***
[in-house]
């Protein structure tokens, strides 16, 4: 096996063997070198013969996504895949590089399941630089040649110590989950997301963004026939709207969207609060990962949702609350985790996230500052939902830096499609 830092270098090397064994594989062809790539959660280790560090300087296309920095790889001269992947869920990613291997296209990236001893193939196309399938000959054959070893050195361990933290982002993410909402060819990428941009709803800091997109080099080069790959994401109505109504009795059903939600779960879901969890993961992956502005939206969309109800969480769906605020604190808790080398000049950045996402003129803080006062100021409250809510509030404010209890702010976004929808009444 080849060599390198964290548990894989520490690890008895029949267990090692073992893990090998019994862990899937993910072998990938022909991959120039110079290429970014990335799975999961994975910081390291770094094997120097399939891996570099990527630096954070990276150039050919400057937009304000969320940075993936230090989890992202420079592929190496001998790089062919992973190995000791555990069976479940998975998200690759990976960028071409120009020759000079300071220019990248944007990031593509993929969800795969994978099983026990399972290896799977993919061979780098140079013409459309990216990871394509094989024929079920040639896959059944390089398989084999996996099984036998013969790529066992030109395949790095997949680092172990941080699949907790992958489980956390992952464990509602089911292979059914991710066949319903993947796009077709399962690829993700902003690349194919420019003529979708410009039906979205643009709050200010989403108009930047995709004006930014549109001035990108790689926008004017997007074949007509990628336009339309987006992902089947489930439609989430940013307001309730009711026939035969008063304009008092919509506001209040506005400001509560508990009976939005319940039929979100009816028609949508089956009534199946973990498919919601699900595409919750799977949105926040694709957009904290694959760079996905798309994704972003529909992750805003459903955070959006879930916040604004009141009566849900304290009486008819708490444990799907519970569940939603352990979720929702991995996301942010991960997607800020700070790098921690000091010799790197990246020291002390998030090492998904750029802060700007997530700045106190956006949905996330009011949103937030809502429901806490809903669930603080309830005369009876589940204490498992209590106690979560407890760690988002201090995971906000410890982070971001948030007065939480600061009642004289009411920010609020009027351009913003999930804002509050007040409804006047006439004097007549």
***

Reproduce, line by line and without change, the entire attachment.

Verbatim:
[in-house]
């Protein structure tokens, strides 16, 4: 096996063997070198013969996504895949590089399941630089040649110590989950997301963004026939709207969207609060990962949702609350985790996230500052939902830096499609 830092270098090397064994594989062809790539959660280790560090300087296309920095790889001269992947869920990613291997296209990236001893193939196309399938000959054959070893050195361990933290982002993410909402060819990428941009709803800091997109080099080069790959994401109505109504009795059903939600779960879901969890993961992956502005939206969309109800969480769906605020604190808790080398000049950045996402003129803080006062100021409250809510509030404010209890702010976004929808009444 080849060599390198964290548990894989520490690890008895029949267990090692073992893990090998019994862990899937993910072998990938022909991959120039110079290429970014990335799975999961994975910081390291770094094997120097399939891996570099990527630096954070990276150039050919400057937009304000969320940075993936230090989890992202420079592929190496001998790089062919992973190995000791555990069976479940998975998200690759990976960028071409120009020759000079300071220019990248944007990031593509993929969800795969994978099983026990399972290896799977993919061979780098140079013409459309990216990871394509094989024929079920040639896959059944390089398989084999996996099984036998013969790529066992030109395949790095997949680092172990941080699949907790992958489980956390992952464990509602089911292979059914991710066949319903993947796009077709399962690829993700902003690349194919420019003529979708410009039906979205643009709050200010989403108009930047995709004006930014549109001035990108790689926008004017997007074949007509990628336009339309987006992902089947489930439609989430940013307001309730009711026939035969008063304009008092919509506001209040506005400001509560508990009976939005319940039929979100009816028609949508089956009534199946973990498919919601699900595409919750799977949105926040694709957009904290694959760079996905798309994704972003529909992750805003459903955070959006879930916040604004009141009566849900304290009486008819708490444990799907519970569940939603352990979720929702991995996301942010991960997607800020700070790098921690000091010799790197990246020291002390998030090492998904750029802060700007997530700045106190956006949905996330009011949103937030809502429901806490809903669930603080309830005369009876589940204490498992209590106690979560407890760690988002201090995971906000410890982070971001948030007065939480600061009642004289009411920010609020009027351009913003999930804002509050007040409804006047006439004097007549």